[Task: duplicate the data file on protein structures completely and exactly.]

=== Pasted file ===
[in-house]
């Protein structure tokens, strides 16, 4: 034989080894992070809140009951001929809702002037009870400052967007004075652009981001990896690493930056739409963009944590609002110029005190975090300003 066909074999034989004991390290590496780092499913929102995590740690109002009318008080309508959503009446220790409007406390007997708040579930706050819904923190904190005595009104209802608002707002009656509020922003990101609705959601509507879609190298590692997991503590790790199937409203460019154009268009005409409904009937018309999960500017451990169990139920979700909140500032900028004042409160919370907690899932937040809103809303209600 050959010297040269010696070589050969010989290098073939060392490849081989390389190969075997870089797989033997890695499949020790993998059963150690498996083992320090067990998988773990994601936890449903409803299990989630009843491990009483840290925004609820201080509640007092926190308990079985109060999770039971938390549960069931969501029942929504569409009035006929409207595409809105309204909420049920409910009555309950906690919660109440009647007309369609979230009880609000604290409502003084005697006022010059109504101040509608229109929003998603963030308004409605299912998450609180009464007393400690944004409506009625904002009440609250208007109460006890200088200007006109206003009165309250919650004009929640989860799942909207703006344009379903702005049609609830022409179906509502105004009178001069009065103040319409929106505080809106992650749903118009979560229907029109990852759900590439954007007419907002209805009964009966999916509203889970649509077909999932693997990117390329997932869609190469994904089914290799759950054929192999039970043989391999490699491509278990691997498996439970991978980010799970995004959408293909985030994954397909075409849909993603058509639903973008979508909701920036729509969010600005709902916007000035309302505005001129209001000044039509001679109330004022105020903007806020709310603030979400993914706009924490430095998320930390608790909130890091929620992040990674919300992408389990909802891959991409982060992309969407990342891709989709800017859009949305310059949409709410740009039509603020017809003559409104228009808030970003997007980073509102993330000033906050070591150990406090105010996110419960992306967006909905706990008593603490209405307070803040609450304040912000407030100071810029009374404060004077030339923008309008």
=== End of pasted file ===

[in-house]
């Protein structure tokens, strides 16, 4: 034989080894992070809140009951001929809702002037009870400052967007004075652009981001990896690493930056739409963009944590609002110029005190975090300003 066909074999034989004991390290590496780092499913929102995590740690109002009318008080309508959503009446220790409007406390007997708040579930706050819904923190904190005595009104209802608002707002009656509020922003990101609705959601509507879609190298590692997991503590790790199937409203460019154009268009005409409904009937018309999960500017451990169990139920979700909140500032900028004042409160919370907690899932937040809103809303209600 050959010297040269010696070589050969010989290098073939060392490849081989390389190969075997870089797989033997890695499949020790993998059963150690498996083992320090067990998988773990994601936890449903409803299990989630009843491990009483840290925004609820201080509640007092926190308990079985109060999770039971938390549960069931969501029942929504569409009035006929409207595409809105309204909420049920409910009555309950906690919660109440009647007309369609979230009880609000604290409502003084005697006022010059109504101040509608229109929003998603963030308004409605299912998450609180009464007393400690944004409506009625904002009440609250208007109460006890200088200007006109206003009165309250919650004009929640989860799942909207703006344009379903702005049609609830022409179906509502105004009178001069009065103040319409929106505080809106992650749903118009979560229907029109990852759900590439954007007419907002209805009964009966999916509203889970649509077909999932693997990117390329997932869609190469994904089914290799759950054929192999039970043989391999490699491509278990691997498996439970991978980010799970995004959408293909985030994954397909075409849909993603058509639903973008979508909701920036729509969010600005709902916007000035309302505005001129209001000044039509001679109330004022105020903007806020709310603030979400993914706009924490430095998320930390608790909130890091929620992040990674919300992408389990909802891959991409982060992309969407990342891709989709800017859009949305310059949409709410740009039509603020017809003559409104228009808030970003997007980073509102993330000033906050070591150990406090105010996110419960992306967006909905706990008593603490209405307070803040609450304040912000407030100071810029009374404060004077030339923008309008």